Deciding when to have a second or third child is a very personal decision. You need to decide what will work best for your family.
What is the perfect age gap?
A gap of more than four years is almost like raising two single children and when you’re done with all the small-baby work, you have to start all over again.
Closer together than two years, however, is quite hard work (not only for mom), but with a supportive partner and structure at home, it can be managed.
Obviously, individual circumstances affect the equation as well. If either baby has any problems (health or behavioural), the strain of children close in age could be greater.
ALSO SEE: 3 thoughts every mom has during her second pregnancy
Am I ready for a second child?
It’s very common to worry about whether you will find enough love for a second child or not, when one loves that first one so deeply. Love for children multiplies, believe it or not, so you don’t have to be concerned about that!
It is true that you have less time to lavish exclusive energy on a second or third baby, and moms in particular feel guilty about it. Think of it like this – for the second baby it is simply part of life and they get a separate ‘package deal’ from a first baby – dad, mom and a sibling! Your second baby doesn’t know anything else and the added input from an inquisitive sibling imparts a special dollop of love too, albeit different from moms or dads.
Caring for a second baby
The other million-dollar question is whether you’ll have the energy to care for a second baby. There is no belittling the physical input required – the sheer hard work – but most women the world over manage well. Think positively, take this stage a day at a time, accept help readily and of course, be sure to take the occasional ‘me-moments’; a soak in a bubble bath or read a book while dad, grandma or the nanny cares for the little ones. Women really are resilient and a few quality moments of rest generally ensure another surge of energy.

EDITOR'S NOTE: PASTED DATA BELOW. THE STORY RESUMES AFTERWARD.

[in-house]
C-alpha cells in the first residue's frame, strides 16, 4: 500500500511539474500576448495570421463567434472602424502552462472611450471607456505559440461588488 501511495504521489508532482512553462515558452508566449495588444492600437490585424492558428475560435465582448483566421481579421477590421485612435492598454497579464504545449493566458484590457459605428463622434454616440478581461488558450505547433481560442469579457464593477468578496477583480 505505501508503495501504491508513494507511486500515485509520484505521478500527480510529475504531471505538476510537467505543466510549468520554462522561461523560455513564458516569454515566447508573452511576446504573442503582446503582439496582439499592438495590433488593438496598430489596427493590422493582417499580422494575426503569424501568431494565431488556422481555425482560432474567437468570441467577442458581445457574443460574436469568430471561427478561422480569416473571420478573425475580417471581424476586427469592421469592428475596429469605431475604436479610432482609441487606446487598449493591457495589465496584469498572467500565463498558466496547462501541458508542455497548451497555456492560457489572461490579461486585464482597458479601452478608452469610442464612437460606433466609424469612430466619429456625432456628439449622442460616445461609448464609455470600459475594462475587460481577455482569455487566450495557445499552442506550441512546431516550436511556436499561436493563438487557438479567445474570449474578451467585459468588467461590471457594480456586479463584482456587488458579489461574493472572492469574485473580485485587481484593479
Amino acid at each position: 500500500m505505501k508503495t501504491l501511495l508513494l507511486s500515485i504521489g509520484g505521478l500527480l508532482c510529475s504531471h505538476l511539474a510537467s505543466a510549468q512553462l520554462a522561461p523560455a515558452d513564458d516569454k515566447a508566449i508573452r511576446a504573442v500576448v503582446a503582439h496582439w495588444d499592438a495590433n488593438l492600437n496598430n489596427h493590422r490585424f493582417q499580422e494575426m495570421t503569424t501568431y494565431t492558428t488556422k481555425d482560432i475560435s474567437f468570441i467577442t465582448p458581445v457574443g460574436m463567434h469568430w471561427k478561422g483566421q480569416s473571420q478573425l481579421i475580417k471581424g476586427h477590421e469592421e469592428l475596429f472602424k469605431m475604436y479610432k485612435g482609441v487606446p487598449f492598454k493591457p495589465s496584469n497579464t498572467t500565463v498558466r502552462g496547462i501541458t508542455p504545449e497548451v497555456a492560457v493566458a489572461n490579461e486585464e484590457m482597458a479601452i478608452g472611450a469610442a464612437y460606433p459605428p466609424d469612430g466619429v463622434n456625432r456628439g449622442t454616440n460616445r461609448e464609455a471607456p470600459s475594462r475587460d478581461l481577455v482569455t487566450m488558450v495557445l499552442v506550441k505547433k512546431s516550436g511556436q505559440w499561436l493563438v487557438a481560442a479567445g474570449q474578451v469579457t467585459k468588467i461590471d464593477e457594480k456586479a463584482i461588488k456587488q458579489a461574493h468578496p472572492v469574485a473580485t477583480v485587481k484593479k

It is generally also easier to raise two than it is to focus on one, as they entertain each other and can share at a level that you would otherwise be put under pressure to fulfill. In the long run there is also less loneliness. More than one child in a family also means they learn about sharing, conflict resolution and the need to respect others.
The first six months are busy with a new second baby, but after that the going gets easier. Unfortunately, one of the side effects felt most often is a little regression in the older child and a bit of sibling rivalry. However, if you handle this with patience and involve the older child without putting pressure on the older sibling to be ‘big’, things will be smoother. You also have to realise that things will be a bit different to that first time when you could give your new baby your undivided attention, all of which helps you through this phase.
ALSO SEE: 5 tips to deal with sibling jealousy
Weaning the first baby from the breast